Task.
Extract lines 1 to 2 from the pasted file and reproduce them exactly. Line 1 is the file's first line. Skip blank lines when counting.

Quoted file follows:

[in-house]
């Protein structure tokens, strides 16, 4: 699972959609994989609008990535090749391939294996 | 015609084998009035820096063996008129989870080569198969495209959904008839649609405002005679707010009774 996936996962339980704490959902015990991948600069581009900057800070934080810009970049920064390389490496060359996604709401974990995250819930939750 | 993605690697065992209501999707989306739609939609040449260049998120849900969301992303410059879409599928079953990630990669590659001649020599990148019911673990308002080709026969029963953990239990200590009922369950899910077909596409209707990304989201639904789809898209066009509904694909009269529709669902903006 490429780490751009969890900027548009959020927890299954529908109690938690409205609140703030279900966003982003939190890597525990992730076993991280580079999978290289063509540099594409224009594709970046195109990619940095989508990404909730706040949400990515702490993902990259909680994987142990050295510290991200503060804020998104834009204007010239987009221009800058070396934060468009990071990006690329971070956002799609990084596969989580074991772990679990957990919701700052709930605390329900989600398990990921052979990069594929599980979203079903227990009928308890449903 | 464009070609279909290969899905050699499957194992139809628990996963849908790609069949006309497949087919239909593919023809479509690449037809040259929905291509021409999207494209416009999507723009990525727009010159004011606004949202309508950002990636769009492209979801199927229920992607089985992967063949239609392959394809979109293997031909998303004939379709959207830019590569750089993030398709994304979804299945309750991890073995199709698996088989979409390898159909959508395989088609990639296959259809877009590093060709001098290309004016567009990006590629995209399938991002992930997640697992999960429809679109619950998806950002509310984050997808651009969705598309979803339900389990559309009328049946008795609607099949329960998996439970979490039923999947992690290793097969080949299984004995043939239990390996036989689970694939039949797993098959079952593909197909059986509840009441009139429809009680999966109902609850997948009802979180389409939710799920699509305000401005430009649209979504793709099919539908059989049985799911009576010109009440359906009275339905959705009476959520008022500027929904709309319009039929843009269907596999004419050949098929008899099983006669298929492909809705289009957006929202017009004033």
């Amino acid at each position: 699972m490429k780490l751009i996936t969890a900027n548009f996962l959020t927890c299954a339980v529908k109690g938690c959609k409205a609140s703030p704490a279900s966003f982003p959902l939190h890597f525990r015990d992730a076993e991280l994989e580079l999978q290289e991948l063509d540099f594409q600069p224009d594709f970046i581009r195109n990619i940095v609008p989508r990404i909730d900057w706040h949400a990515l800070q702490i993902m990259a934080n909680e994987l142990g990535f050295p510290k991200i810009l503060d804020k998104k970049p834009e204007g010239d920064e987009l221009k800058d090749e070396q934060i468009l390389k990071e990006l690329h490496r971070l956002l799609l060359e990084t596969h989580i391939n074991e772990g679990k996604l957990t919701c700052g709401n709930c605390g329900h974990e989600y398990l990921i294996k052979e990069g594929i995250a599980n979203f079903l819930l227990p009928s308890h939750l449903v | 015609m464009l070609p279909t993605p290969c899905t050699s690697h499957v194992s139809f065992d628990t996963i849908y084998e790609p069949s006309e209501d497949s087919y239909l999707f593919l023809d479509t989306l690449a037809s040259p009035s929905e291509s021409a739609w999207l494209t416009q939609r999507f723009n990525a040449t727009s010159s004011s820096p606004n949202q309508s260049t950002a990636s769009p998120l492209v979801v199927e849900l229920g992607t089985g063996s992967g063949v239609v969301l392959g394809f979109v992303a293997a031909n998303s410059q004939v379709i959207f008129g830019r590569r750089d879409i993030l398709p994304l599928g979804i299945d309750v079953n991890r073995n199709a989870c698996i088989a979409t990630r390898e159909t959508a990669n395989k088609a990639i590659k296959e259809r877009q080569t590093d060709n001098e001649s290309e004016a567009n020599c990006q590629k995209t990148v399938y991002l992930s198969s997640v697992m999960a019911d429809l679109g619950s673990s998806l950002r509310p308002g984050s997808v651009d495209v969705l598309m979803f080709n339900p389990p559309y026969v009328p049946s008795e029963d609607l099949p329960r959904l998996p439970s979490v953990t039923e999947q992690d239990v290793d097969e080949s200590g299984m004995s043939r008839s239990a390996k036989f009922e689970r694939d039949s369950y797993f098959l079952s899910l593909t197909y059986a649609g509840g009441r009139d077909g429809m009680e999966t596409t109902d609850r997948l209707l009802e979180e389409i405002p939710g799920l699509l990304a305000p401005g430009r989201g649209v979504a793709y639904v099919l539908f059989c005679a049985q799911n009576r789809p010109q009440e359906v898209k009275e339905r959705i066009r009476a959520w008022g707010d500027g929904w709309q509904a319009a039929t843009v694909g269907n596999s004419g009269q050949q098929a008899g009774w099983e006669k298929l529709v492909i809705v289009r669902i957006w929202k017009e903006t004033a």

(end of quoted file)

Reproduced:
[in-house]
């Protein structure tokens, strides 16, 4: 699972959609994989609008990535090749391939294996 | 015609084998009035820096063996008129989870080569198969495209959904008839649609405002005679707010009774 996936996962339980704490959902015990991948600069581009900057800070934080810009970049920064390389490496060359996604709401974990995250819930939750 | 993605690697065992209501999707989306739609939609040449260049998120849900969301992303410059879409599928079953990630990669590659001649020599990148019911673990308002080709026969029963953990239990200590009922369950899910077909596409209707990304989201639904789809898209066009509904694909009269529709669902903006 490429780490751009969890900027548009959020927890299954529908109690938690409205609140703030279900966003982003939190890597525990992730076993991280580079999978290289063509540099594409224009594709970046195109990619940095989508990404909730706040949400990515702490993902990259909680994987142990050295510290991200503060804020998104834009204007010239987009221009800058070396934060468009990071990006690329971070956002799609990084596969989580074991772990679990957990919701700052709930605390329900989600398990990921052979990069594929599980979203079903227990009928308890449903 | 464009070609279909290969899905050699499957194992139809628990996963849908790609069949006309497949087919239909593919023809479509690449037809040259929905291509021409999207494209416009999507723009990525727009010159004011606004949202309508950002990636769009492209979801199927229920992607089985992967063949239609392959394809979109293997031909998303004939379709959207830019590569750089993030398709994304979804299945309750991890073995199709698996088989979409390898159909959508395989088609990639296959259809877009590093060709001098290309004016567009990006590629995209399938991002992930997640697992999960429809679109619950998806950002509310984050997808651009969705598309979803339900389990559309009328049946008795609607099949329960998996439970979490039923999947992690290793097969080949299984004995043939239990390996036989689970694939039949797993098959079952593909197909059986509840009441009139429809009680999966109902609850997948009802979180389409939710799920699509305000401005430009649209979504793709099919539908059989049985799911009576010109009440359906009275339905959705009476959520008022500027929904709309319009039929843009269907596999004419050949098929008899099983006669298929492909809705289009957006929202017009004033």